In water race start
Think for a minute. You're in your local triathlon. Nervous as all get out as your wave is about to go for an in water start. (Or it could be on land, dock, etc. but we'll use in water for our example.)
Your goggles are set, you're warmed up, seeded correctly (you think) when almost out of nowhere, the air horn blasts from the race director and it's go time! But as you saw from the above video, the athletes in this equally seeded group all have very different starts. They haven't gone 20 seconds and already one racer is way ahead and one way behind. Which one are you? Is there an easy explanation for that? Can it be fixed?
Certainly. I guess if you take a step back and ask, "I know I'm warmed up, ready to race, but am I a one speed swimmer? If I am, can I change it?"
Pace. This gets back to one of the absolute key issues in this sport. One that I guarantee every single person reading this has learned the hard way, more than once. Hopefully just not recently. Your goal is to have enough energy left to run the run, regardless of the race distance be it a really short sprint tri or Ironman? Or, will you have pushed a little (or a lot) too hard on the bike due to the absolute joy of being out the water, hair still wet, flying on your steed on a beautiful summer day while the police and race volunteers stop traffic? Yes, they're holding up traffic for YOU! Pretty easy to see why this feeling of super powers can go to your head when you might benefit more from thinking about what your current pace will leave in your inner gas tank as you bust out of T2. You want to run out of energy the step over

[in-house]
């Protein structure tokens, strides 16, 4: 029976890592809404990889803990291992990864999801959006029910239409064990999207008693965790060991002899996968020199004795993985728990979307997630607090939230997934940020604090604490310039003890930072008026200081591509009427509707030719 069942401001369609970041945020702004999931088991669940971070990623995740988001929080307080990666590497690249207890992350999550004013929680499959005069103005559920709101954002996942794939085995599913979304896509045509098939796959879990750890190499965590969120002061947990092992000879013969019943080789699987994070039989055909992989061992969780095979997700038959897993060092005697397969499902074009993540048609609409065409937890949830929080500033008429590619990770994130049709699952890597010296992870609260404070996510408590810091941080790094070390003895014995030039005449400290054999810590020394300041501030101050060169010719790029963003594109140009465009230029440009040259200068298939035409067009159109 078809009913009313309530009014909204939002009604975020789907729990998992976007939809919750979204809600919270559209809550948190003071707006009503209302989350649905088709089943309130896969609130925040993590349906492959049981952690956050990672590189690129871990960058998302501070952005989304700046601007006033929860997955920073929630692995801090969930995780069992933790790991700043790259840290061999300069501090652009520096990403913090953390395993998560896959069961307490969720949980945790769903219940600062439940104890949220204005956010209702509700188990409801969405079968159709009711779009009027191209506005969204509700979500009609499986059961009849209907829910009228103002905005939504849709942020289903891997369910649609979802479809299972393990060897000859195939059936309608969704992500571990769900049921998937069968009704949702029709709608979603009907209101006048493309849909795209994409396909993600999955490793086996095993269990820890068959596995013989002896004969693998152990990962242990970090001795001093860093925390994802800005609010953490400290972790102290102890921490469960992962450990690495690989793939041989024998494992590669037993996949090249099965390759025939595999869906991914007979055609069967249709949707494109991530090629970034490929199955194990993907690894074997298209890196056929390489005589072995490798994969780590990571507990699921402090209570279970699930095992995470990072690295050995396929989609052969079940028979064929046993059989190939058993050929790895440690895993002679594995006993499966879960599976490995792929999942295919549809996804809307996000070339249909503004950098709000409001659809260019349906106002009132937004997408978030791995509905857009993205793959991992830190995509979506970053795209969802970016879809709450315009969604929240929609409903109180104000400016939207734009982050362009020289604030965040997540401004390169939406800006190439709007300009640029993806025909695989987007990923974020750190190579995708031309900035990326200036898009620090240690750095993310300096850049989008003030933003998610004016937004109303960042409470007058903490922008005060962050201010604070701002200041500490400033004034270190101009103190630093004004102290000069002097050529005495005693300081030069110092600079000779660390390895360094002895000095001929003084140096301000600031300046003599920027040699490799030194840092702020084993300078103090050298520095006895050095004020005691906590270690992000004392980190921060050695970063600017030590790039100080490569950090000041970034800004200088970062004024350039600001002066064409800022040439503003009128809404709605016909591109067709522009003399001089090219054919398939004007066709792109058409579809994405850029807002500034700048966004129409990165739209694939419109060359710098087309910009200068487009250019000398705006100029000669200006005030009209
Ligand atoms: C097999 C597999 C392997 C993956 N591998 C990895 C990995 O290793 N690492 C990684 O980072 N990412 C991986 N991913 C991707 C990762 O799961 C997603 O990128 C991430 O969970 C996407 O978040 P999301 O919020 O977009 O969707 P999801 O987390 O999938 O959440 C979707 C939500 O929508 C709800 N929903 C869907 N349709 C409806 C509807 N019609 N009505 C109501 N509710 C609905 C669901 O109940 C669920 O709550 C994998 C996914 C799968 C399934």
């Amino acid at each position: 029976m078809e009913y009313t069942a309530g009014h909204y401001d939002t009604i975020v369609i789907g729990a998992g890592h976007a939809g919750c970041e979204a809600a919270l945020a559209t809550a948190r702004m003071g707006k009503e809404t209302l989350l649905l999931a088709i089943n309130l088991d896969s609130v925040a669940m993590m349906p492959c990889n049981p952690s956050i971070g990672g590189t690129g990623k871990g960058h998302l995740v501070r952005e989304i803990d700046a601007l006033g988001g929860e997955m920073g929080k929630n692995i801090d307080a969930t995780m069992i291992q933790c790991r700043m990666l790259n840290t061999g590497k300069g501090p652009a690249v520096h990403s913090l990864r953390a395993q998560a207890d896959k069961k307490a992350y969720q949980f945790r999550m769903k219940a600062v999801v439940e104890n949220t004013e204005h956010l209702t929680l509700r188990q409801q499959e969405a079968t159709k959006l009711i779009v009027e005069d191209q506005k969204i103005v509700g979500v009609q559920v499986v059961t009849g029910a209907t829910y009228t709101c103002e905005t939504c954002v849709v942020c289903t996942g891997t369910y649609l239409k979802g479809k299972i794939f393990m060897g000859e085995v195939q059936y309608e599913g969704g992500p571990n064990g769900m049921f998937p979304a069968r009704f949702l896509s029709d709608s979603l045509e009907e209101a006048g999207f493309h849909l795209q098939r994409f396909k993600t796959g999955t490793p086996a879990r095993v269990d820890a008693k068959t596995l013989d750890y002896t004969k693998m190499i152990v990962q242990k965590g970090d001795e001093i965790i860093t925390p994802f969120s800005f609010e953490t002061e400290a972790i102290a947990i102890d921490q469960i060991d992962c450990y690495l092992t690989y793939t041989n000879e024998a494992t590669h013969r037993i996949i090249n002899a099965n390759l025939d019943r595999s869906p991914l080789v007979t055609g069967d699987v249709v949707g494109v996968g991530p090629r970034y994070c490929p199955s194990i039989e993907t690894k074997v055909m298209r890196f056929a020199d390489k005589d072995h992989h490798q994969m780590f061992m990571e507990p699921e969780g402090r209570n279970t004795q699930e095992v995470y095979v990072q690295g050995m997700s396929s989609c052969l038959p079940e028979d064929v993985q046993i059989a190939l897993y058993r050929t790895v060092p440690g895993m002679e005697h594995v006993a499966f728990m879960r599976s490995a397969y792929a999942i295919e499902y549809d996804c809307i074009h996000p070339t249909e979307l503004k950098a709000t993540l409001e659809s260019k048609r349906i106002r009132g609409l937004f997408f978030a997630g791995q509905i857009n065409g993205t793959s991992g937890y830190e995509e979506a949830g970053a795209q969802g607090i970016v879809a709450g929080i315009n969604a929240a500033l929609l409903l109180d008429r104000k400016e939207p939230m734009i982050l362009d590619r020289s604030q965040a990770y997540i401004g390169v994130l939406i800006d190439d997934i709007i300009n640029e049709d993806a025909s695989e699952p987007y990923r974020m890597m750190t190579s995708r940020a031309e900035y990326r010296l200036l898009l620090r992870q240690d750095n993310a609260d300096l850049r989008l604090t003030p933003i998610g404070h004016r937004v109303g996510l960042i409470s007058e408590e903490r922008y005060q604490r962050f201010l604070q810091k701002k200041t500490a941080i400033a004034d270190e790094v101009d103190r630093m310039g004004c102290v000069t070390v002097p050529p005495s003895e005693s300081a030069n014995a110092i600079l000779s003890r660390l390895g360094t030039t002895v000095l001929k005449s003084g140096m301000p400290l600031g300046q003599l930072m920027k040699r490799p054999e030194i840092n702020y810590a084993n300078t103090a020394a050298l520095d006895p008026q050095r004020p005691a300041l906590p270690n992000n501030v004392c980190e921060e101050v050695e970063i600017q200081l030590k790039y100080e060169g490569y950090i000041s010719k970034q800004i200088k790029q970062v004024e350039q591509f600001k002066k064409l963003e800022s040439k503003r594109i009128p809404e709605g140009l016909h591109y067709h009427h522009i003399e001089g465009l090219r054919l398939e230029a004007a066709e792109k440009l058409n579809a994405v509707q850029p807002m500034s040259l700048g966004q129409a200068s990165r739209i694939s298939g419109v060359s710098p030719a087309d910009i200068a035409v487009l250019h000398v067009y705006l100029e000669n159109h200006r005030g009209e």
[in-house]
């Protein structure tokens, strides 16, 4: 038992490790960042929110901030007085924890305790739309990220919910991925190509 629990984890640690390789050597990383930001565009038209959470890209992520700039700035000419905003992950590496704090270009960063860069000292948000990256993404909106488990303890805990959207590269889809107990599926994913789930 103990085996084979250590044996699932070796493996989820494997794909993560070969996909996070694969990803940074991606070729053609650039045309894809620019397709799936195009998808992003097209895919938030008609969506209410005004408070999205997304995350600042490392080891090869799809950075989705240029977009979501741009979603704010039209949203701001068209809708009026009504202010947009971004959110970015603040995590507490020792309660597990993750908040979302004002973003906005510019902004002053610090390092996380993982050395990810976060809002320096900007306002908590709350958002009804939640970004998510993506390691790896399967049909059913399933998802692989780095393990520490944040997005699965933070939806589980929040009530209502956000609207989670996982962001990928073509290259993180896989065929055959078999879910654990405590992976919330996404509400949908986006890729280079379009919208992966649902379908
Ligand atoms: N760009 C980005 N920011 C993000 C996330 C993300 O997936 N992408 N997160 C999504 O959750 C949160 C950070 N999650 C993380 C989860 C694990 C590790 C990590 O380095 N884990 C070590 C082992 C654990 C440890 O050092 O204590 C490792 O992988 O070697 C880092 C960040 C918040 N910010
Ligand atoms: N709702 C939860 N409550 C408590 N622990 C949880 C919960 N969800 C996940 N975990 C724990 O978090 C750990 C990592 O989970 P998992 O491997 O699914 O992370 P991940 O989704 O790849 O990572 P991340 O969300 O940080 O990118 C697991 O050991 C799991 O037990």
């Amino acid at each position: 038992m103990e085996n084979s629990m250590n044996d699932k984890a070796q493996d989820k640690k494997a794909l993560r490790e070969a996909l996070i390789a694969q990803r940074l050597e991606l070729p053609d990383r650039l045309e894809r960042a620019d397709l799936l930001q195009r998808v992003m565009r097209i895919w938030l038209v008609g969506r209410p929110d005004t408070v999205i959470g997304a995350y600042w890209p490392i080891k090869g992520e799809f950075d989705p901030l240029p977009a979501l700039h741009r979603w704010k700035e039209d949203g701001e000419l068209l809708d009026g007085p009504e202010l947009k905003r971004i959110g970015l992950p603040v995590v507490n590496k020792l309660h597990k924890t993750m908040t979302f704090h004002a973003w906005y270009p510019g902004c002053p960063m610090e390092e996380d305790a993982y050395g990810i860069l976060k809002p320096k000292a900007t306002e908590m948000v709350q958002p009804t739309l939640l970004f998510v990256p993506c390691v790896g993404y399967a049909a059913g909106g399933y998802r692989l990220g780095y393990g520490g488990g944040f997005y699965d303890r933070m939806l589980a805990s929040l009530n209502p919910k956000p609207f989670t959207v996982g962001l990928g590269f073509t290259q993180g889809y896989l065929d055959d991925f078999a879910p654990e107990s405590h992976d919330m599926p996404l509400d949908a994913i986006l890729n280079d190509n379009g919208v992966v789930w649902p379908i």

the finish line, not any step on this side, right?
So back to the problem at hand. Like most things triathlon related, the solution comes from three things. Preparation, practice in training, trial and error. If you train for a slightly higher race pace at the gun, make several pretend race starts say the first Saturday of every month at a variety of efforts, you can figure out if you can do this slightly increased pace for 25 yards, 50 yards, etc. before slowing back to race pace looking for another pair of feet upon which to draft. (You do draft, right?)
So lets come up with two routine swim workouts that will accustom our bodies to this higher level of output initially. Ever swim "pig in a python?" Let's think 125 yards, 5 times. The first
round, the first 25y is fast, the remaining 100y at your pace. The second
125y is swum 25y at pace, 25y fast, and the remaining 75y at pace. Starting to get it? We'll do one more. The third
round, 50y pace, 25y fast, 50y pace, etc. The fast 25y is moving through the effort. Pick some fairly short rest interval in between 125s like 5 or 10 seconds.
Try that as your main set one day a week for a few weeks. Once it's old hat, we're going to make one small change. Again we're thinking 5 X 125y. Again, our first
round is 25y fast, 100y pace. But here's the change. Second round is now 50y fast, 75y pace. Third
round becomes 75y fast and 50y pace etc until round five
when all 125y is fast.
Come summer, when the gun goes off, you'll have trained your body to push a little at the beginning of the swim and you won't get to 400 yard mark wondering why there's this truck on your back and you can't catch your breath.
Good luck and happy racing!